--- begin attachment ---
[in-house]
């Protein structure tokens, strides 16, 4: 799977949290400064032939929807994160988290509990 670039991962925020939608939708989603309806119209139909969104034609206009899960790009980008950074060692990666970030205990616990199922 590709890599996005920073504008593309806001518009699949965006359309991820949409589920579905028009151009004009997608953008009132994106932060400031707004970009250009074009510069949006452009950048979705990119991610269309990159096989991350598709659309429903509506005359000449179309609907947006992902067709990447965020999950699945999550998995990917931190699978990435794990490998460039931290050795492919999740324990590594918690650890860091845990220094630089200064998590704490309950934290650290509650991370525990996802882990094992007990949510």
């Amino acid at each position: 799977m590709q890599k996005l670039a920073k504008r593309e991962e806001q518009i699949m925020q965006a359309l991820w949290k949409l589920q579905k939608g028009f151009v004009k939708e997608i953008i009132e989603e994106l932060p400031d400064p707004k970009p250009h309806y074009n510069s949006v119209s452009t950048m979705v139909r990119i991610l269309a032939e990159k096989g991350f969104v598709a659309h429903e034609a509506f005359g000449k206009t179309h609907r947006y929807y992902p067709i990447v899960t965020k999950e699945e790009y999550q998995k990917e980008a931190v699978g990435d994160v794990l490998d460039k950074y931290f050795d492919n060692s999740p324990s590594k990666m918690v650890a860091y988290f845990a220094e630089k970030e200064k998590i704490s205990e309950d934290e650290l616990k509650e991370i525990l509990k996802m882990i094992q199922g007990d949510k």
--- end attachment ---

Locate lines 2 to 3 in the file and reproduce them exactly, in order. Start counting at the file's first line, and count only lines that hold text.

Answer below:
């Protein structure tokens, strides 16, 4: 799977949290400064032939929807994160988290509990 670039991962925020939608939708989603309806119209139909969104034609206009899960790009980008950074060692990666970030205990616990199922 590709890599996005920073504008593309806001518009699949965006359309991820949409589920579905028009151009004009997608953008009132994106932060400031707004970009250009074009510069949006452009950048979705990119991610269309990159096989991350598709659309429903509506005359000449179309609907947006992902067709990447965020999950699945999550998995990917931190699978990435794990490998460039931290050795492919999740324990590594918690650890860091845990220094630089200064998590704490309950934290650290509650991370525990996802882990094992007990949510």
């Amino acid at each position: 799977m590709q890599k996005l670039a920073k504008r593309e991962e806001q518009i699949m925020q965006a359309l991820w949290k949409l589920q579905k939608g028009f151009v004009k939708e997608i953008i009132e989603e994106l932060p400031d400064p707004k970009p250009h309806y074009n510069s949006v119209s452009t950048m979705v139909r990119i991610l269309a032939e990159k096989g991350f969104v598709a659309h429903e034609a509506f005359g000449k206009t179309h609907r947006y929807y992902p067709i990447v899960t965020k999950e699945e790009y999550q998995k990917e980008a931190v699978g990435d994160v794990l490998d460039k950074y931290f050795d492919n060692s999740p324990s590594k990666m918690v650890a860091y988290f845990a220094e630089k970030e200064k998590i704490s205990e309950d934290e650290l616990k509650e991370i525990l509990k996802m882990i094992q199922g007990d949510k």